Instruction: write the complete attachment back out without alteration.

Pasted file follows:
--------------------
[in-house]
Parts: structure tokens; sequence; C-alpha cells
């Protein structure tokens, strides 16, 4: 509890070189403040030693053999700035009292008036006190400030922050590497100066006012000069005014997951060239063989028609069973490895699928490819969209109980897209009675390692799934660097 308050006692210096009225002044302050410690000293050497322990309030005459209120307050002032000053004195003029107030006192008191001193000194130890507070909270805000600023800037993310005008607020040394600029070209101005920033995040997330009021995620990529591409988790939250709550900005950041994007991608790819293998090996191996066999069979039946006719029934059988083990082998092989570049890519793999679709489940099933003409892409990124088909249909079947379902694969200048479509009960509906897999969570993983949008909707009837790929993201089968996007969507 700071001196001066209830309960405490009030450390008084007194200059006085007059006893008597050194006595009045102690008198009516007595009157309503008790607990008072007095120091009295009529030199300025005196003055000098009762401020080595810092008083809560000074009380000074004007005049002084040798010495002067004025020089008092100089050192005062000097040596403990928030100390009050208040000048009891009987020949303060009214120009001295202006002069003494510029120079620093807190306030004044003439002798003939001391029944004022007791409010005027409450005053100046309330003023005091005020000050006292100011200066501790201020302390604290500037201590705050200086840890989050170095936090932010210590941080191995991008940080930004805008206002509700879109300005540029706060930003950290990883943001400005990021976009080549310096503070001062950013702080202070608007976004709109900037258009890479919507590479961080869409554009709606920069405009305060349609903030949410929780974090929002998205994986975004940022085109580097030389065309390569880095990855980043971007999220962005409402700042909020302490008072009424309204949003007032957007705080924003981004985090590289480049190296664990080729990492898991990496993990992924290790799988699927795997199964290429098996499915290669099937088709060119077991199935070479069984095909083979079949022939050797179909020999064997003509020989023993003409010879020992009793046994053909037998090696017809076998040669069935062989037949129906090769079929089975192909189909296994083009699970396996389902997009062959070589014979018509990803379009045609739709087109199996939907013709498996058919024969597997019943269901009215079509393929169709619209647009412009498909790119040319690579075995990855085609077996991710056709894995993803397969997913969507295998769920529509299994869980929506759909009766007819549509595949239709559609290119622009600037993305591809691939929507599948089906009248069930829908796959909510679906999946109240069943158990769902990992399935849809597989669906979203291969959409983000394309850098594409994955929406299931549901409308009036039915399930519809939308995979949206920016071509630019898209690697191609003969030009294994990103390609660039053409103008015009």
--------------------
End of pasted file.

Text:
[in-house]
Parts: structure tokens; sequence; C-alpha cells
């Protein structure tokens, strides 16, 4: 509890070189403040030693053999700035009292008036006190400030922050590497100066006012000069005014997951060239063989028609069973490895699928490819969209109980897209009675390692799934660097 308050006692210096009225002044302050410690000293050497322990309030005459209120307050002032000053004195003029107030006192008191001193000194130890507070909270805000600023800037993310005008607020040394600029070209101005920033995040997330009021995620990529591409988790939250709550900005950041994007991608790819293998090996191996066999069979039946006719029934059988083990082998092989570049890519793999679709489940099933003409892409990124088909249909079947379902694969200048479509009960509906897999969570993983949008909707009837790929993201089968996007969507 700071001196001066209830309960405490009030450390008084007194200059006085007059006893008597050194006595009045102690008198009516007595009157309503008790607990008072007095120091009295009529030199300025005196003055000098009762401020080595810092008083809560000074009380000074004007005049002084040798010495002067004025020089008092100089050192005062000097040596403990928030100390009050208040000048009891009987020949303060009214120009001295202006002069003494510029120079620093807190306030004044003439002798003939001391029944004022007791409010005027409450005053100046309330003023005091005020000050006292100011200066501790201020302390604290500037201590705050200086840890989050170095936090932010210590941080191995991008940080930004805008206002509700879109300005540029706060930003950290990883943001400005990021976009080549310096503070001062950013702080202070608007976004709109900037258009890479919507590479961080869409554009709606920069405009305060349609903030949410929780974090929002998205994986975004940022085109580097030389065309390569880095990855980043971007999220962005409402700042909020302490008072009424309204949003007032957007705080924003981004985090590289480049190296664990080729990492898991990496993990992924290790799988699927795997199964290429098996499915290669099937088709060119077991199935070479069984095909083979079949022939050797179909020999064997003509020989023993003409010879020992009793046994053909037998090696017809076998040669069935062989037949129906090769079929089975192909189909296994083009699970396996389902997009062959070589014979018509990803379009045609739709087109199996939907013709498996058919024969597997019943269901009215079509393929169709619209647009412009498909790119040319690579075995990855085609077996991710056709894995993803397969997913969507295998769920529509299994869980929506759909009766007819549509595949239709559609290119622009600037993305591809691939929507599948089906009248069930829908796959909510679906999946109240069943158990769902990992399935849809597989669906979203291969959409983000394309850098594409994955929406299931549901409308009036039915399930519809939308995979949206920016071509630019898209690697191609003969030009294994990103390609660039053409103008015009």